The American Physiological Society Press Release

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Science Educators Convene to Discuss What’s Next and New in Teaching Physiology

The APS Institute on Teaching and Learning will be held in Madison, Wis., from June 20–24

Madison, Wis. (June 20, 2016)—The American Physiological Society’s (APS) Institute on Teaching and Learning (ITL) kicks off today in Madison, Wis. Dozens of undergraduate and professional school physiology educators will attend this workshop-intensive meeting in which experts and individual faculty members will discuss best practices in physiology education, including:

  • The changing role of students and instructors in today’s classrooms
  • New teaching strategies that attendees can employ in their own classrooms
  • New research on student learning behaviors
  • Challenges of engaging millennial learners

“The ITL meeting aims to help faculty members learn how to implement educational research findings and best practices into their own classroom settings,” said Barbara Goodman, PhD, chair of the ITL organizing committee. “The meeting also provides a platform for faculty members to share their experiences and discuss educational research with their colleagues.”

The APS Teaching of Physiology Section planned the program, which begins with an optional pre-meeting workshop on using ultrasound to teach professional students. “We’re really excited about our keynote speakers, who include Jay Labov from the National Academy of Sciences and Terry Doyle from Ferris State University and author of ‘The New Science of Learning: How to Learn in Harmony with Your Brain,’ Goodman said. Plenary topics throughout the week will address broad aspects of teaching and learning, including the faculty’s role in the classroom, team-based learning in large classes, testing and assessment, online teaching resources, physiology in the professional curriculum, physiology in community colleges and developing educational leadership and research.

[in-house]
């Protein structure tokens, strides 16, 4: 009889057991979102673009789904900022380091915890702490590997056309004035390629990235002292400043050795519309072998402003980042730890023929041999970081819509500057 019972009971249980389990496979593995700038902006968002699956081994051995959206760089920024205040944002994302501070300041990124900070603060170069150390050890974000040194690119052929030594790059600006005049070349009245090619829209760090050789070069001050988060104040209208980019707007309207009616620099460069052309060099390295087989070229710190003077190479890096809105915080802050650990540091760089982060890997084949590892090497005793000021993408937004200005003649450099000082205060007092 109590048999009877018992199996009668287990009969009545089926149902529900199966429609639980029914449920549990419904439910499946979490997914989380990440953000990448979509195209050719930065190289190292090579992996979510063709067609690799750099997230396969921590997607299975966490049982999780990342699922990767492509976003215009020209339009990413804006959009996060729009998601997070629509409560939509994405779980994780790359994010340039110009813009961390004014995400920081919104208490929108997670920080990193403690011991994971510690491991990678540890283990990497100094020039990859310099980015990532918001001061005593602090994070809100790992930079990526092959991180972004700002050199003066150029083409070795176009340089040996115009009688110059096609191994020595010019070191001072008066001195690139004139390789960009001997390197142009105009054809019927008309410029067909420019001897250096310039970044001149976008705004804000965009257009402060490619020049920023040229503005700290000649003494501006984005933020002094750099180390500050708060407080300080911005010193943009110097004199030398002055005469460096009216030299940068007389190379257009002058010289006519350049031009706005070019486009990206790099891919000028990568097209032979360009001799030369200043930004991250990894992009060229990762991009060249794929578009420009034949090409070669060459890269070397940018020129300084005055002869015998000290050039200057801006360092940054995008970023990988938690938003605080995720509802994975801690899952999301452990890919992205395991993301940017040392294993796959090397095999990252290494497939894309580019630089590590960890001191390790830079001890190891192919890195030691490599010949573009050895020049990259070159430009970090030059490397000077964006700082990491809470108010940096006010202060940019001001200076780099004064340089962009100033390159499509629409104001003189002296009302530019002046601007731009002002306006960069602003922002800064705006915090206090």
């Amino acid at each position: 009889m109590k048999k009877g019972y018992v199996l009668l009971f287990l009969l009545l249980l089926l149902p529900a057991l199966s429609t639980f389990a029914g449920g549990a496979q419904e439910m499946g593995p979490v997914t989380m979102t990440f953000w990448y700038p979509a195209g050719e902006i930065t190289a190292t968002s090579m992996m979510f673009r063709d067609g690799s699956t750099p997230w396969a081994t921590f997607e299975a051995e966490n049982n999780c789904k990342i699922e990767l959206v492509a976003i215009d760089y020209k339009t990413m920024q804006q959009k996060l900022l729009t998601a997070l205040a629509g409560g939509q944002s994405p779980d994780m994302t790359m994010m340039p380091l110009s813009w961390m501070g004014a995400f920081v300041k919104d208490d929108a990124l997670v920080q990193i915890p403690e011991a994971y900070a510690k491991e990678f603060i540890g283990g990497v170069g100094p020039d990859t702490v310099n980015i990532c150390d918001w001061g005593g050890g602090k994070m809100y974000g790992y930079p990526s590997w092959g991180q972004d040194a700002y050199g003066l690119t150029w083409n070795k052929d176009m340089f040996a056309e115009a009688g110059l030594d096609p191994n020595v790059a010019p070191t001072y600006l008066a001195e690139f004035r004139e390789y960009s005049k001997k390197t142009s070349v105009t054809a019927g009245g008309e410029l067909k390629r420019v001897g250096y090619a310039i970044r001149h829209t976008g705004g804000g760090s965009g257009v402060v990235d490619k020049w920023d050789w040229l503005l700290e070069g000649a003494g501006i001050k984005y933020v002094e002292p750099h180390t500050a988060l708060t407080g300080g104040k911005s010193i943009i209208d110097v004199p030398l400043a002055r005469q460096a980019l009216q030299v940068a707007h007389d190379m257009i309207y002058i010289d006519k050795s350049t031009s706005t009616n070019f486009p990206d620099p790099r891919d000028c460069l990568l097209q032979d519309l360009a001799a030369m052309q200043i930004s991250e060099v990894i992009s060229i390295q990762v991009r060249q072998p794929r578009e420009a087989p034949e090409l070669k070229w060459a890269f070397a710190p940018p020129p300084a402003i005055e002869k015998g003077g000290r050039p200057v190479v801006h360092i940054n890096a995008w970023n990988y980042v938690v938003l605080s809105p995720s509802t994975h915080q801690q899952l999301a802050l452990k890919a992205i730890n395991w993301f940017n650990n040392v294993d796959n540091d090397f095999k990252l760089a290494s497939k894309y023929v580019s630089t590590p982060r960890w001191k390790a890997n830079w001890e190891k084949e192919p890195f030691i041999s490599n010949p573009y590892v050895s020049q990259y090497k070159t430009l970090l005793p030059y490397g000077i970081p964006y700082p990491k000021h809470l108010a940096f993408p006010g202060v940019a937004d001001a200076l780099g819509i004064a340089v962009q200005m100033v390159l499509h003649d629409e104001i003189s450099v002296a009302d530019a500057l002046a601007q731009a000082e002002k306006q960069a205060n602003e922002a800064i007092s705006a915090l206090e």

“We got a great response from the attendees of the first ITL in 2014—85 percent of participants said they were either highly likely or somewhat likely to attend a subsequent ITL. We’re looking forward to seeing familiar faces and meeting some new ones to discuss the issues that affect how educators teach and how students learn,” Goodman said.

Program Highlights

Monday, June 20, 2016

Keynote Lecture: “The Changing National Landscape in Undergraduate STEM Education: Connecting the Dots”
Speaker: Jay Labov, National Academy of Sciences

Tuesday, June 21, 2016

Plenary I: “Defining the Role of the Instructor in an Active Learning Environment”
Speaker: Harold Modell, Physiology Education Research Consortium

Plenary II: “Team-based Learning in a Large Enrollment Class”
Speaker: Jon Kibble, University of Central Florida

Wednesday, June 22, 2016

Plenary III: “A New Paradigm for Student Learners”
Speaker: Terry Doyle, Ferris State University       

Plenary IVa: “Changing USMLE and NBME Medical School Service”
Speakers: Stephen Haist and Aggie Butler, National Board of Medical Examiners

Plenary IVb: “Funding for Educational Research and Curriculum Change”
Facilitator: Barbara Goodman, University of South Dakota

Thursday, June 23, 2016

Plenary V: “Supporting Faculty: Resources from Professional Societies and Online Communities”
Speaker: Marsha Matyas, American Physiological Society            

Plenary VIa: “The Central Role of Physiology in the Professional Curriculum”
Speaker: Rob Carroll, East Carolina University

Plenary VIb: “The Pipeline of Physiology Courses in Community Colleges”
Speakers: Jenny McFarland, Edmonds Community College, and Pamela Pape-Lindstrom, Everett Community College

Friday, June 24, 2016

Plenary VII: “Educational Leadership:  Benefits of Stepping Outside the Classroom”
Speaker: Tom Pressley, Texas Tech University

Plenary VIII: “Implementing and Managing Change”
Speaker: Barbara Goodman, University of South Dakota

NOTE TO JOURNALISTS: The second Institute on Teaching and Learning Workshop will be held June 20–24 in Madison, Wis. To schedule an interview with the conference organizers or presenters, contact the APS Communications Office or 301-634-7209. Find more research highlights in the APS Press Room.


Physiology is the study of how molecules, cells, tissues and organs function in health and disease. Established in 1887, the American Physiological Society (APS) was the first U.S. society in the biomedical sciences field. The Society represents more than 10,500 members and publishes 15 peer-reviewed journals with a worldwide readership.



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